It seems the genie uncorked by Mamata Banerjee in Nandigram is turning ‘Bhasmasura-like’ against her in Bhangar (‘High voltage revolt’, May 20).
The modus operandi of the agitation—declaring independence from government rule—has the unmistakable imprint of Maoist involvement. But, the government’s action to hastily invoke the old draconian land acquisition act exacerbated the feeling of betrayal in the villagers.
The conflict between existential dilemma and development strategy should be assuaged with a sensible and sensitive approach.
The high-voltage drama near Kolkata is sure to create havoc in West Bengal. It was obvious that the poor villagers would revolt if the government tried to snatch their means of living.
I feel this project is of no use to the villagers. Hence, measures should be undertaken to resolve the issue.
That the Banerjee-led government should have done this is more of an irony, considering it was her party—the Trinamool Congress—which had spearheaded the confrontation in Nandigram against the CPI(M). It is also reflective of the hypocrisy of mainstream political parties, which tend to play politics with issues of development—while in power it pursues projects irrespective of their impact, and opposes the same when not in power. Needless to say, such an approach bodes ill for all stakeholders.
P. Prasand Thampy,
Intimidation and forceful eviction of villagers violate democratic values. The health concerns aired by the villagers must be addressed by a high-level committee comprising scientists and environmentalists.
All said, the move by some villagers and their supporters—declaring certain villages ‘liberated’—cannot be justified, as it violates the law of the land.
Time is running out and it will be in the interest of all concerned to work towards an acceptable solution to the crisis, that has disrupted normal life in villages around the proposed national power project.
It appears from your story that Syed Salahuddin wants to give an impression to the readers that he is talking on behalf of Kashmiris, thereby forgetting that he belongs to a small, separatist group (‘India wants to suppress all Kashmiri voices’, May 20). Salahuddin’s so-called “peaceful solution” is ‘Azad Kashmir’. But, then, he cannot admit the reality that Pakistan will never accept the idea of ‘Azad Kashmir’.
Terrorists like Salahuddin should not be taken at face value. It is his organisation that is suppressing all Kashmiri voices and not India.
Kashmir will always remain an integral part of India. The Hizb militants have caused so many atrocities in Kashmir. I was delighted to know that they are now starved of men and material.
Stalin is in the best phase of his political career as the DMK has never had it so easy (‘Consolidation moves’, May 20). He is the only voice in Tamil Nadu who is consistently speaking against Narendra Modi.
The DMK will play an important role in 2019 in bringing down the NDA government at the Centre. Most likely, it will be the DMK that will form the government in Tamil Nadu in 2021, with Stalin as chief minister.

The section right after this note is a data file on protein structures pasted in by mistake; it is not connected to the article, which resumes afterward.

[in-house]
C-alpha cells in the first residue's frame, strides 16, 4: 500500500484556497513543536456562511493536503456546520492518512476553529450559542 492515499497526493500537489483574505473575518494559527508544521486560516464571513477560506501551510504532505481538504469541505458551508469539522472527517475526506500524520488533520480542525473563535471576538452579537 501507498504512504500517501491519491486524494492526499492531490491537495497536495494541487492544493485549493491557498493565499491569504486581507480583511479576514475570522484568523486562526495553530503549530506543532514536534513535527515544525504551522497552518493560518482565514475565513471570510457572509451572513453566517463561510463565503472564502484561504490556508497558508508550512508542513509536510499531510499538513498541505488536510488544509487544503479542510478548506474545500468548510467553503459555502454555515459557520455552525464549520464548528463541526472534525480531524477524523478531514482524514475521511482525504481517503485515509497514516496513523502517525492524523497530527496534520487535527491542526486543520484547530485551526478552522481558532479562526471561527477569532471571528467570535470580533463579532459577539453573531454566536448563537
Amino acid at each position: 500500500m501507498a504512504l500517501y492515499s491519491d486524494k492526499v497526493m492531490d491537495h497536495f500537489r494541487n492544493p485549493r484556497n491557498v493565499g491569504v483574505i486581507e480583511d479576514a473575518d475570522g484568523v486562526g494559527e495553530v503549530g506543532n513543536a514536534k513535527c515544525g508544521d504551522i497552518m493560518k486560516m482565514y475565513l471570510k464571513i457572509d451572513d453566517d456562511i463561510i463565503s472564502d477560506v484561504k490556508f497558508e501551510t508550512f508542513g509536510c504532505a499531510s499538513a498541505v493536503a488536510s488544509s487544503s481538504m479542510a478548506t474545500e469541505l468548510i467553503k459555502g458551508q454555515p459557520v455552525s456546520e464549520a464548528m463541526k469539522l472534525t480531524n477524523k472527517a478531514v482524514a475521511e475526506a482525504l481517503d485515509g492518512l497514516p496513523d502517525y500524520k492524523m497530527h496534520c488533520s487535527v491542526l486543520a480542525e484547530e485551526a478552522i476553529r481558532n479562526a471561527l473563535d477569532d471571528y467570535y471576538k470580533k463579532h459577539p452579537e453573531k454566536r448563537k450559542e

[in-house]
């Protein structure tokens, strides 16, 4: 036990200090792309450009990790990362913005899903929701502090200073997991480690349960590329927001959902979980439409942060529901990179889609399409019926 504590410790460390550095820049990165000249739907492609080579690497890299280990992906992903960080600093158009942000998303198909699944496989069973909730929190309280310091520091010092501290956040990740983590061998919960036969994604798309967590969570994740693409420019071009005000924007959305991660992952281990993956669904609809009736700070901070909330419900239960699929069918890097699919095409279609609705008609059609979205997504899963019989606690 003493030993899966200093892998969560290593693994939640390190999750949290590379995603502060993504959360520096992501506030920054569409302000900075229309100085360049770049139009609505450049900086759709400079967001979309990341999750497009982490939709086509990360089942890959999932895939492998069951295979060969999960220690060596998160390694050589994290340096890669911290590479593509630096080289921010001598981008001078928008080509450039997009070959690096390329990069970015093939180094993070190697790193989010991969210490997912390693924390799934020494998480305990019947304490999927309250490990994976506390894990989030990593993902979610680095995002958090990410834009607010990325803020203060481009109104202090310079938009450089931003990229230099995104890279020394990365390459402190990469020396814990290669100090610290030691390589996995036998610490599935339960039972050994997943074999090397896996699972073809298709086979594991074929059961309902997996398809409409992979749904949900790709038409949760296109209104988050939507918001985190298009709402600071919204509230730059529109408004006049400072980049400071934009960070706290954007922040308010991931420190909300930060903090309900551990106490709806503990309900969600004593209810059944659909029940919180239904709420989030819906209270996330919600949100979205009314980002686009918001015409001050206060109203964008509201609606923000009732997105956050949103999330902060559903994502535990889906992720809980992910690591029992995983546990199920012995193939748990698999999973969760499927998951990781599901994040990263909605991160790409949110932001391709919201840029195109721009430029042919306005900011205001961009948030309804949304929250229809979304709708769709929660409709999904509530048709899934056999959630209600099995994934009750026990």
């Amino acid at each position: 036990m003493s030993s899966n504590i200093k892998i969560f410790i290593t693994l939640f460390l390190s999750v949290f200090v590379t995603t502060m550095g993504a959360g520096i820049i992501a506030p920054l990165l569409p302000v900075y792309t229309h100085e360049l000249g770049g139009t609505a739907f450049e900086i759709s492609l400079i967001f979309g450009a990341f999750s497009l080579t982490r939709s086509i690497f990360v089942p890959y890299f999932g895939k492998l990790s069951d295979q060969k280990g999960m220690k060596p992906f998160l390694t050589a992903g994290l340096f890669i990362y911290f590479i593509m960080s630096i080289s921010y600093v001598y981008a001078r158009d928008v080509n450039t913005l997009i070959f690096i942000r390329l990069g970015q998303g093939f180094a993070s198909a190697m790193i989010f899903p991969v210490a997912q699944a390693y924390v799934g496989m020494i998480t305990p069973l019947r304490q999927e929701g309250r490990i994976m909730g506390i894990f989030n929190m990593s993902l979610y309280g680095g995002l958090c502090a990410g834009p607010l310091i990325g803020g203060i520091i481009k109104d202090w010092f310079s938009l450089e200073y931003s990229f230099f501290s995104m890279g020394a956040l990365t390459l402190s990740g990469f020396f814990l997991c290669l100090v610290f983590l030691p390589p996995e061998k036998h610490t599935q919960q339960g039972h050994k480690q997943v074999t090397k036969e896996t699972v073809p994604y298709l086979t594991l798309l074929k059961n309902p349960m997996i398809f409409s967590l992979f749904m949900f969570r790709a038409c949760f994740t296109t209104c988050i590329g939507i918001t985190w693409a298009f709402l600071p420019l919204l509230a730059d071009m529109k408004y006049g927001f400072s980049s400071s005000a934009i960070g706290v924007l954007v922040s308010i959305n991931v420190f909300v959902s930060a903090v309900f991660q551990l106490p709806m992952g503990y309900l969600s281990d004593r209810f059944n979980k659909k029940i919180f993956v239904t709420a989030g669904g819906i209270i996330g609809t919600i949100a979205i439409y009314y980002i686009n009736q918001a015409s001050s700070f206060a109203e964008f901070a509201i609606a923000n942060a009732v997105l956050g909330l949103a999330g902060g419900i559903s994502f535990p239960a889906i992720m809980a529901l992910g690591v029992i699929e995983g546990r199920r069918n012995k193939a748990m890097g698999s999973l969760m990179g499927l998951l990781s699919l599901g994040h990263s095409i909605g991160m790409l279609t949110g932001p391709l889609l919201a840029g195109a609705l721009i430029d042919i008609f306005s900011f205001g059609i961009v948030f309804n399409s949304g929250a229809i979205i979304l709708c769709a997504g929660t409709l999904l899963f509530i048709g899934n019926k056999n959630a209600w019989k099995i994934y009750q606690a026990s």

Shobhaa De’s column (‘Man-animal conflict’, May 20) had no substance. Such a column is sheer waste of space in a magazine like THE WEEK. Let us have something fruitful to read.
His mother and my mother
I enjoyed reading Shashi Tharoor’s article on his mother (‘Tough love’, May 20). I could feel every word in it. My mother is also 82. She, too, lives independently. She, too, is very active on social media. We joke to her that she will certainly be 102 not out. As we get old, the love only gets tender.
Tharoor’s article on his mother was inspiring. Most women, when they become widows, depend on friends or family to take life forward. But, Tharoor’s mother stands apart in choosing to remain independent. She lives alone in Kochi, doing everything herself, including cooking, using the internet for reading, sending e-mails and driving her car, even at the age of 82! A multi-talented woman, she is worthy of emulation.
Let me congratulate THE WEEK for featuring an excellent article on cannabis and its medicinal and commercial potential (‘Canna-biz’, May 20). I was totally unaware of the miraculous properties of the hemp. Amending the Narcotic Drugs and Psychotropic Substances Act, 1985, is the need of the hour.
Cannabis should be promoted just like the bamboo in the northeast. More institutes like the Indian Institute of Integrated Medicine should be set up across the country.
Cannabis should not be regulated in India. There are so many medical and commercial uses of cannabis. State governments should promote the usage of cannabis.
Why Prakash Raj?
Perhaps this is the season of matinee idols and you have added one more to your kitty—Prakash Raj (‘This week, meet…’, May 20). The interview revealed some interesting details about the flip side of the star.
His replies to the queries display his immaturity. I have watched Raj’s television shows, where he shows impatience and replies in an intemperate language.
Riddhi Sen is a superb actor who has a bright future (’19, and set go’, May 20). I gather that he is the youngest winner in the best actor category.
Regional films have so many good performers, who are better than many Bollywood stars. But, sadly, they are not known outside their state.
It was good to know that this year’s national awards was not Bollywood-centric.
I was surprised to know that Jairam Ramesh finds Narendra Modi’s campaign high-decibel and one that gets crowd and everybody agog (‘Point blank’, May 20). More leaders from the Congress and other opposition parties should think like that. Modi’s popularity will come down when opposition leaders praise him. Modi thrives on the negative comments made by certain leaders. Why should one always criticise Modi?